So, there are a handful of groups and medical societies that provide guideline recommendations on screening that includes the U.S. Preventive Services Task Force, the American Cancer Society, the American College of Obstetrics and Gynecology, and the National Comprehensive Cancer Network. So, for breast cancer there’s consensus that all women between the ages 50 and 69 should have mammogram screening either once a year or every two years.
So, after combining data from nine trials that were conducted in the 1970s and the 1990s, which included 600 women, researchers found that mammography screening reduces the risk of breast cancer mortality by 20 percent. So, between 40 and 49 it’s a little bit controversial whether women should have screening, but the standard is for women to have annual mammogram screening between 40 and 49 in the US and it reduces the risk of breast cancer death by 15 percent. This means that for every approximately 1,900 women that are screened, we prevent one breast cancer death.
So, for cervical cancer, we do screening with a combination of Pap smear screening and HPV testing, and this is to determine if the woman is at risk for developing cervical cancer. Cervical cancer screening was introduced in the 1950s and by the mid-1980s cervical cancer incidence had already decreased in the United States by 70 percent, so cervical cancer incidence and mortality is continuing to decline with the addition of HPV testing and with the HPV vaccine.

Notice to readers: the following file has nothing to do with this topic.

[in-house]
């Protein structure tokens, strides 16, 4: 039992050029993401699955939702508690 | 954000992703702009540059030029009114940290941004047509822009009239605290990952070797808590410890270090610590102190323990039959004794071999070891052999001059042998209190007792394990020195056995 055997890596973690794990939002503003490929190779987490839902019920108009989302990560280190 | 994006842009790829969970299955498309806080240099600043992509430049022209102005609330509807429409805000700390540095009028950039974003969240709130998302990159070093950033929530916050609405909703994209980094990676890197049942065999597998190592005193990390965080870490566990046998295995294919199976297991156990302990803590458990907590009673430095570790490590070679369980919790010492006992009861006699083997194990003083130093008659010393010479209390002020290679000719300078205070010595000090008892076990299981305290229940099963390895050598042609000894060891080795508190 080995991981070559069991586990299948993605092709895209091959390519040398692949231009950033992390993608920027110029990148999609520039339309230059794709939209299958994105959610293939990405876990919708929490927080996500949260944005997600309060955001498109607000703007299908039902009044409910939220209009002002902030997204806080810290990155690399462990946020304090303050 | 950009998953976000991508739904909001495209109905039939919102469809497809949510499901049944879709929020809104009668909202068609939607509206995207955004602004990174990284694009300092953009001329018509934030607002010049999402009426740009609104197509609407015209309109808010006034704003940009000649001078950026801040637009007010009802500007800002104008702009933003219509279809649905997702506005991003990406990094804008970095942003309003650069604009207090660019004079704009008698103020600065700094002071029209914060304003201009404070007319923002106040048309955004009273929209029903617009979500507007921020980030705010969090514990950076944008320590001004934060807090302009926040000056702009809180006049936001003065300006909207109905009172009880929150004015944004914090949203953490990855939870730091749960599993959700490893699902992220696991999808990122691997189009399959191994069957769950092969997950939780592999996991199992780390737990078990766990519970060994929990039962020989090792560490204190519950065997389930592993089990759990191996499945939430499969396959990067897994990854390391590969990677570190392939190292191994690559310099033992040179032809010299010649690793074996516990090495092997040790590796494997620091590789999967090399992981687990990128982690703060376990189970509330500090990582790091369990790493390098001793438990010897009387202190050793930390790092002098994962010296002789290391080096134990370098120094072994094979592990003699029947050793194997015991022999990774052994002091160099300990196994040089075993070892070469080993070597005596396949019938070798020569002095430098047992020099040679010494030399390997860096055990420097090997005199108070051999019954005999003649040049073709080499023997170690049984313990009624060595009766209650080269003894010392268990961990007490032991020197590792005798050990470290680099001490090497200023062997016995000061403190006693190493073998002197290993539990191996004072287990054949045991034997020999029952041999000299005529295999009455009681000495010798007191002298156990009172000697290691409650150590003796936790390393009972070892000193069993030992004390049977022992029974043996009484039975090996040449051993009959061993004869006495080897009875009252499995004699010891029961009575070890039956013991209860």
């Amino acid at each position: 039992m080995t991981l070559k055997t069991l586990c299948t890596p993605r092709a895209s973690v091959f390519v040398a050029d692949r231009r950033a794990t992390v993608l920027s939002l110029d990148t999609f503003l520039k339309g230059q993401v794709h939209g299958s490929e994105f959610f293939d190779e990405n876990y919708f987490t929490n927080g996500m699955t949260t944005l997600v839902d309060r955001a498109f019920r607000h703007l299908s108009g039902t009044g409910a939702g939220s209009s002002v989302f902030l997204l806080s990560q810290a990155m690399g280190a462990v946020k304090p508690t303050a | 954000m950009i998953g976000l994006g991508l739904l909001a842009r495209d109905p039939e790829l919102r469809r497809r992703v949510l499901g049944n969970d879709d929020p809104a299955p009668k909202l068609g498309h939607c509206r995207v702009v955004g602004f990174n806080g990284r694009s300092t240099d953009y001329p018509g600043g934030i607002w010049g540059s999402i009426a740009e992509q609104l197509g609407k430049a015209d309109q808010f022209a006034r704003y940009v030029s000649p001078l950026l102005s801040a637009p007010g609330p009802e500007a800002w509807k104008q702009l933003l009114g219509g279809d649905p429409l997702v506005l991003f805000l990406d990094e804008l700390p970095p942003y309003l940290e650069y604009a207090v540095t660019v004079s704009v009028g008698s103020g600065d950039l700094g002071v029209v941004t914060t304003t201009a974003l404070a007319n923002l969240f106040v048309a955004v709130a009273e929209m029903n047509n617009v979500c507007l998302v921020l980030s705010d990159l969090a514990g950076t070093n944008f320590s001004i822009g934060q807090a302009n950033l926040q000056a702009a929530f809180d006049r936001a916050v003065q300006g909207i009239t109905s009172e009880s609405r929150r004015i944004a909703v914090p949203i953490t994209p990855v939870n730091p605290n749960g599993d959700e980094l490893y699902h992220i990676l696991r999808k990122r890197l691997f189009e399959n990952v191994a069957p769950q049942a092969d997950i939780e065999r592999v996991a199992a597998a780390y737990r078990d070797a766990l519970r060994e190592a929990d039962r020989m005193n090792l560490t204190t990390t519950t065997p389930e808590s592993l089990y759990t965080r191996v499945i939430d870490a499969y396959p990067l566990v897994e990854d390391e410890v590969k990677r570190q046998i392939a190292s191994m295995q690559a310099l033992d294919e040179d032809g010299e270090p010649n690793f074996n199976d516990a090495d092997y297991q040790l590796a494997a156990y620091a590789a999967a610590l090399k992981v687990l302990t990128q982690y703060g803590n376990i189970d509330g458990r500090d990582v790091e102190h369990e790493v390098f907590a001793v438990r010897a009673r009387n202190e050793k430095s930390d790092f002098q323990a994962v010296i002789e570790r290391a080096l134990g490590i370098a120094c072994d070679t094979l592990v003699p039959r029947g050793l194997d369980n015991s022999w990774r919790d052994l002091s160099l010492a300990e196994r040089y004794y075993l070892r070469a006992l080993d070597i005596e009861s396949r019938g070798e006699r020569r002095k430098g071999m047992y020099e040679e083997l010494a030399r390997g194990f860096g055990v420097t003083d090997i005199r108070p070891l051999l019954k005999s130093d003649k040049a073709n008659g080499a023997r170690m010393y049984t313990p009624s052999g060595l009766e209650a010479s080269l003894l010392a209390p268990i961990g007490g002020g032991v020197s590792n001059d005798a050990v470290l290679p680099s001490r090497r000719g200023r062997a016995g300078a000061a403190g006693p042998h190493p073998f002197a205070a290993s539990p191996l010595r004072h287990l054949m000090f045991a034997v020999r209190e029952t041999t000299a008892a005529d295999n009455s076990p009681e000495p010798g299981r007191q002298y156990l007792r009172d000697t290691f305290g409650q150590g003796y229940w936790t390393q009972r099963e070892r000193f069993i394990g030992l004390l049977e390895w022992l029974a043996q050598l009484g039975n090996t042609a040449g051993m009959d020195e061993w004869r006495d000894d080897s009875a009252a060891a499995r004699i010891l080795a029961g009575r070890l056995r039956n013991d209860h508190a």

So, all cervical cancers are caused by a virus called HPV and today we have a vaccine, and there’s actually two versions of this — one is called Gardasil and the other is Cervarix — so, I highly recommend all people who are young and eligible to get the HPV vaccine to prevent cervical cancer.
So, regarding colorectal cancer screening, it also works and saves lives, and since it was introduced, there has been a decline in colorectal cancer in the United States.
Since 2011, we are now doing lung cancer screening. So, in patients at high-risk for lung cancer - that includes recent former smokers and current smokers between the ages of 55 and 80 - lung cancer screening with low-dose CT scans decreases lung cancer mortality by 20 percent.